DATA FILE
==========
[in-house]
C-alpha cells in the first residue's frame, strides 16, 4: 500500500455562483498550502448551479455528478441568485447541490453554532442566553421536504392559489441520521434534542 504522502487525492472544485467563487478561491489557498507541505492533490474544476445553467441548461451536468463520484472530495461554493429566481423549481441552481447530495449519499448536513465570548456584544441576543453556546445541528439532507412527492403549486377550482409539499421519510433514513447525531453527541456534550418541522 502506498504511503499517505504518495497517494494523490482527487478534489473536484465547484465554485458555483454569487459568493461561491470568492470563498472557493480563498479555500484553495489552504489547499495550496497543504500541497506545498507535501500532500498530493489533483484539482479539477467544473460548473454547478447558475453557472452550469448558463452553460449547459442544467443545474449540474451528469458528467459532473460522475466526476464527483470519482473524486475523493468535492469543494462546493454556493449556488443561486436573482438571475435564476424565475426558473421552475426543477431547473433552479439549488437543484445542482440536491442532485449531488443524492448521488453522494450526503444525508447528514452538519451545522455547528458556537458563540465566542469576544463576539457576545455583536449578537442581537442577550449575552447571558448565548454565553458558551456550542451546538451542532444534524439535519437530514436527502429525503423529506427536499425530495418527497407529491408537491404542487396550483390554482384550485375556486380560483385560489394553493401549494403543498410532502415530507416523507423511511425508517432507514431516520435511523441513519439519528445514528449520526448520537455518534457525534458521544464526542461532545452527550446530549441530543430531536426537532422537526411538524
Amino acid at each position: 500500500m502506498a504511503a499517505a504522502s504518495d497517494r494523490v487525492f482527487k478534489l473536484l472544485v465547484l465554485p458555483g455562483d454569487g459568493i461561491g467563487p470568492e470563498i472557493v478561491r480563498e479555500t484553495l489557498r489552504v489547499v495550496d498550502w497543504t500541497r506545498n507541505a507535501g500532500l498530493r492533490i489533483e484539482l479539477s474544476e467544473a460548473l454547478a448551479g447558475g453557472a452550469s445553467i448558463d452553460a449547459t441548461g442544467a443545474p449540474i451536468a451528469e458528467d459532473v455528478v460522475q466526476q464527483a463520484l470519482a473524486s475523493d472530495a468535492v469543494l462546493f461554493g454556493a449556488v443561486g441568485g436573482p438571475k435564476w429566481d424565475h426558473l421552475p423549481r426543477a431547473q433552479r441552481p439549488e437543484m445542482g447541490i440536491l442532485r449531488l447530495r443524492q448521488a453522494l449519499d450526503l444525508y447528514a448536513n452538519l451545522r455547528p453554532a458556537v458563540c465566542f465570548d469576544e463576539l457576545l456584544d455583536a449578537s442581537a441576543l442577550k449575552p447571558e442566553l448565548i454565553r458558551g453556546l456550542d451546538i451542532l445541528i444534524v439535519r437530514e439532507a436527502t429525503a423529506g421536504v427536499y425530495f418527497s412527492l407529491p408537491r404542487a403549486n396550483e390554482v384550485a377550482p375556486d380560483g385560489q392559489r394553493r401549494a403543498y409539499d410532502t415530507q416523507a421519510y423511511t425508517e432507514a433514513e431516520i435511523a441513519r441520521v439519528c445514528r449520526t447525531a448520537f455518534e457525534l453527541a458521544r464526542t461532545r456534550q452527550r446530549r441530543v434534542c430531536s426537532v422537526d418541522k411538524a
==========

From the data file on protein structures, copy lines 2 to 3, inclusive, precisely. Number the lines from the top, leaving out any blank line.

C-alpha cells in the first residue's frame, strides 16, 4: 500500500455562483498550502448551479455528478441568485447541490453554532442566553421536504392559489441520521434534542 504522502487525492472544485467563487478561491489557498507541505492533490474544476445553467441548461451536468463520484472530495461554493429566481423549481441552481447530495449519499448536513465570548456584544441576543453556546445541528439532507412527492403549486377550482409539499421519510433514513447525531453527541456534550418541522 502506498504511503499517505504518495497517494494523490482527487478534489473536484465547484465554485458555483454569487459568493461561491470568492470563498472557493480563498479555500484553495489552504489547499495550496497543504500541497506545498507535501500532500498530493489533483484539482479539477467544473460548473454547478447558475453557472452550469448558463452553460449547459442544467443545474449540474451528469458528467459532473460522475466526476464527483470519482473524486475523493468535492469543494462546493454556493449556488443561486436573482438571475435564476424565475426558473421552475426543477431547473433552479439549488437543484445542482440536491442532485449531488443524492448521488453522494450526503444525508447528514452538519451545522455547528458556537458563540465566542469576544463576539457576545455583536449578537442581537442577550449575552447571558448565548454565553458558551456550542451546538451542532444534524439535519437530514436527502429525503423529506427536499425530495418527497407529491408537491404542487396550483390554482384550485375556486380560483385560489394553493401549494403543498410532502415530507416523507423511511425508517432507514431516520435511523441513519439519528445514528449520526448520537455518534457525534458521544464526542461532545452527550446530549441530543430531536426537532422537526411538524
Amino acid at each position: 500500500m502506498a504511503a499517505a504522502s504518495d497517494r494523490v487525492f482527487k478534489l473536484l472544485v465547484l465554485p458555483g455562483d454569487g459568493i461561491g467563487p470568492e470563498i472557493v478561491r480563498e479555500t484553495l489557498r489552504v489547499v495550496d498550502w497543504t500541497r506545498n507541505a507535501g500532500l498530493r492533490i489533483e484539482l479539477s474544476e467544473a460548473l454547478a448551479g447558475g453557472a452550469s445553467i448558463d452553460a449547459t441548461g442544467a443545474p449540474i451536468a451528469e458528467d459532473v455528478v460522475q466526476q464527483a463520484l470519482a473524486s475523493d472530495a468535492v469543494l462546493f461554493g454556493a449556488v443561486g441568485g436573482p438571475k435564476w429566481d424565475h426558473l421552475p423549481r426543477a431547473q433552479r441552481p439549488e437543484m445542482g447541490i440536491l442532485r449531488l447530495r443524492q448521488a453522494l449519499d450526503l444525508y447528514a448536513n452538519l451545522r455547528p453554532a458556537v458563540c465566542f465570548d469576544e463576539l457576545l456584544d455583536a449578537s442581537a441576543l442577550k449575552p447571558e442566553l448565548i454565553r458558551g453556546l456550542d451546538i451542532l445541528i444534524v439535519r437530514e439532507a436527502t429525503a423529506g421536504v427536499y425530495f418527497s412527492l407529491p408537491r404542487a403549486n396550483e390554482v384550485a377550482p375556486d380560483g385560489q392559489r394553493r401549494a403543498y409539499d410532502t415530507q416523507a421519510y423511511t425508517e432507514a433514513e431516520i435511523a441513519r441520521v439519528c445514528r449520526t447525531a448520537f455518534e457525534l453527541a458521544r464526542t461532545r456534550q452527550r446530549r441530543v434534542c430531536s426537532v422537526d418541522k411538524a